Chicken Preaching, Flat Mountains and Glorious Contradictions

Chicken Preaching, Flat Mountains and Glorious Contradictions

The funny guys at Babyon Bee have hit on a Forsythian nerve of mine.  The headline ‘Half Of Congregation Dies Of Starvation As Sermon Goes 15 Minutes Over Time‘ is brilliant satire, as are almost all of their other articles; a much welcome relief to the tedium of seriousness we Protestants can so easily find ourselves embroiled in; relieved only by the annual church Barn Dance (this comment is also satire….or is it)?

My first thought upon reading the title was remembering two theological giants famous for, among many other things, their preaching.  The first, John Stott, metaphorically places the nail underneath the fast approaching hammer:John_stott

“Basically it is not the length of a sermon which makes the congregation impatient for it to stop, but the tedium of a sermon in which even the preacher himself appears to be taking very little interest.”

Continue reading

A couple of John Wesley gems

Sermon 32 – ( between 1737-1746)

The Nature of Enthusiasm – Acts 26:24

And Festus said with a loud voice, Paul, you are beside yourself.” 

“And so say all the world, the men who know not God, of all that are of Paul’s religion: of every one who is so a follower of him, as he was of Christ.  It is true there is a sort of religion, nay, and it is called Christianity too, which may be practised without any such imputation, which is generally allowed to be consistent with common sense, that is, a religion of form, a round of outward duties, performed in a decent, regular manner.  You may add orthodoxy thereto, a system of right opinions, yea, and some quantity of heathen morality: and yet not many will pronounce, that ‘much religion hath made you mad.’  But if you aim at the religion of the heart, if you talk of ‘righteousness, and peace, and joy in the Holy Ghost,’ then it will not be long before your sentence is passed, ‘You are beside yourself.'”

Sermon 43 – ( between 1737-1746)

The Cure of Evil Speaking – Matthew 18:15-17

“If your brother or sister sins, go and point out their fault, just between the two of you. If they listen to you, you have won them over.  But if they will not listen, take one or two others along, so that ‘every matter may be established by the testimony of two or three witnesses.’  If they still refuse to listen, tell it to the church; and if they refuse to listen even to the church, treat them as you would a pagan or a tax collector.”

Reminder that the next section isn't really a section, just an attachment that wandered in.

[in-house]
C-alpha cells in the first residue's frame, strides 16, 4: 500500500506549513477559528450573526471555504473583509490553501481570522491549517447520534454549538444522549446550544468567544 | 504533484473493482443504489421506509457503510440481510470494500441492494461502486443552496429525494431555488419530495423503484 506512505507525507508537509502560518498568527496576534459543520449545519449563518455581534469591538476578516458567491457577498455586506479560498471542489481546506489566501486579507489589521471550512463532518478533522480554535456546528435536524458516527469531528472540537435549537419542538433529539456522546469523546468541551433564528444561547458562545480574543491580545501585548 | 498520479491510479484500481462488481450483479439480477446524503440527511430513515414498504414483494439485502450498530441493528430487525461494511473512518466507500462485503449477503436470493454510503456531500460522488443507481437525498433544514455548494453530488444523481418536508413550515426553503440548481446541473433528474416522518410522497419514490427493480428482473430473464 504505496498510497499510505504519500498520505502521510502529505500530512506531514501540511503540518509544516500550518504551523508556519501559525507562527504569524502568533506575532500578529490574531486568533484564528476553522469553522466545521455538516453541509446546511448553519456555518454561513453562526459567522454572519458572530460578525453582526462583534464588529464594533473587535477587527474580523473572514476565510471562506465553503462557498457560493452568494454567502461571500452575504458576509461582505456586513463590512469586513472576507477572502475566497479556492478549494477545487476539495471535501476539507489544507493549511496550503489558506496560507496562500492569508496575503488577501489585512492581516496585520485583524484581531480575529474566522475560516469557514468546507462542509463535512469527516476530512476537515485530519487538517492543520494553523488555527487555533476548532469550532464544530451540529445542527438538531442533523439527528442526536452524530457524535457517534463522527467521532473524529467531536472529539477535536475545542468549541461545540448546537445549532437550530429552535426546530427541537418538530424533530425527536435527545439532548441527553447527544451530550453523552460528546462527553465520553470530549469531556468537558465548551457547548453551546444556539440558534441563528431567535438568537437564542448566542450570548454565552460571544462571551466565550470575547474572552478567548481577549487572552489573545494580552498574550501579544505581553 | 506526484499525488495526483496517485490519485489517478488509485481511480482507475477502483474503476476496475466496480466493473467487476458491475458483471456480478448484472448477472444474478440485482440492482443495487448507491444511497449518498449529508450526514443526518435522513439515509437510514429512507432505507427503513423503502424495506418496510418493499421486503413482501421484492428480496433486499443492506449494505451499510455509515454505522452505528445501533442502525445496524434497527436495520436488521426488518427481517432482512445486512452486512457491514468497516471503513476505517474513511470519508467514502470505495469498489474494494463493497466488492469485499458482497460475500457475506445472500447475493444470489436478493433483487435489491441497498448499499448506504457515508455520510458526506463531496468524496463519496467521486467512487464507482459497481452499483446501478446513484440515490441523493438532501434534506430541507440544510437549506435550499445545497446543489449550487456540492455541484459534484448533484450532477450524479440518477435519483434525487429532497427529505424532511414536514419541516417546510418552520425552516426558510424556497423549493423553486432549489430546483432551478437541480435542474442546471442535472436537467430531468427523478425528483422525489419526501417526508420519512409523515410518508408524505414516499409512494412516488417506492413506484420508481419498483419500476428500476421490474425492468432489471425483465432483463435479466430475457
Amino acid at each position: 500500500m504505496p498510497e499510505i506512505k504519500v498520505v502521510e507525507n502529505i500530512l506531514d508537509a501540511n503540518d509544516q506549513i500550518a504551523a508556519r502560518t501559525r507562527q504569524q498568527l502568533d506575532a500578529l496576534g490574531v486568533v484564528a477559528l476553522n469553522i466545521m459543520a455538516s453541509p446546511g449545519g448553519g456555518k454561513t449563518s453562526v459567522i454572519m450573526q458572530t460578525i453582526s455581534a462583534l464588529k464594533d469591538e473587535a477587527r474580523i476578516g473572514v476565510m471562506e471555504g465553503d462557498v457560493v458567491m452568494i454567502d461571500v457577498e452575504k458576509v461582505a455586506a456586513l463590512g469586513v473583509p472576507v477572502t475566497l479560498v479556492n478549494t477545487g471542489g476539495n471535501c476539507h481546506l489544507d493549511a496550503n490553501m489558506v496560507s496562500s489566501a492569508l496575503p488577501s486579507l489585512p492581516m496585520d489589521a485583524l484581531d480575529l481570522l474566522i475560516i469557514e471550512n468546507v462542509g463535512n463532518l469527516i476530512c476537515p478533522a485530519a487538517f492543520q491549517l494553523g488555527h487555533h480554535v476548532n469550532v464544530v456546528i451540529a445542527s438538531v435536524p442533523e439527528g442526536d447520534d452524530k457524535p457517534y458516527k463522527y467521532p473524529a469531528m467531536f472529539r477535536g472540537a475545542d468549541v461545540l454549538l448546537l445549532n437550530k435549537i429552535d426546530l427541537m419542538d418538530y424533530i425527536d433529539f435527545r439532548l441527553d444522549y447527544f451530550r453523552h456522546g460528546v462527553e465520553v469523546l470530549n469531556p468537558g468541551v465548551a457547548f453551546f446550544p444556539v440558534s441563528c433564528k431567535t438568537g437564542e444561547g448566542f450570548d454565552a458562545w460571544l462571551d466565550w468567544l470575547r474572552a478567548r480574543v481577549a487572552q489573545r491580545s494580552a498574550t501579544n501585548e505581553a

“Speak evil of no man, says the great Apostle:  as plain a command as, Do not murder.  But who, even among Christians, regards this command?  Yea, how few are there that so much as understand it!  What is evil speaking?  Is it not, as some suppose, the same with lying or slandering?  All a man says may be as true as the Bible; and yet the saying of it is evil speaking.  For evil speaking is neither more nor less than speaking evil of an absent person; relating something evil, which was really done or said by one that is not present when it is related.  Suppose, having seen a man drunk, or heard him curse or swear, I tell this when he is absent; it is evil speaking.  In our language, this is also, by an extremely proper name, termed ‘backbiting.’  Nor is there any material difference between this and what we usually style ‘tale-bearing.’  If the tale be delivered in a soft and quiet manner (perhaps with expressions of goodwill to the person, and the hope that things may not be quite so bad), then we call it ‘whispering.’  But in whatever manner it be done, the thing is the same; the same in substance, if not in circumstance.  Still it is evil-speaking; still this command, ‘Speak evil of no man,’ is trampled under foot; if we relate to another the fault of a third person, when he is not present to answer for himself.”

Forty Four Sermons by John Wesley, Epworth Press, 1944

IMG_6607

A night-time shot in Cambodia’s capital: Phnom Penh ©

Christ must be preached!

cartoon-preacher

Sermons are a duty and a joy.  A duty that is born out of the calling of God to preach the Gospel of Christ in the power of the Spirit, which is also a joy at the same time.  This strange combination and the outworking of it always amazes me, and always motivates me, it terrifies me and weighs heavy with me.  But woe to me if I do not preach the Gospel.

Continue reading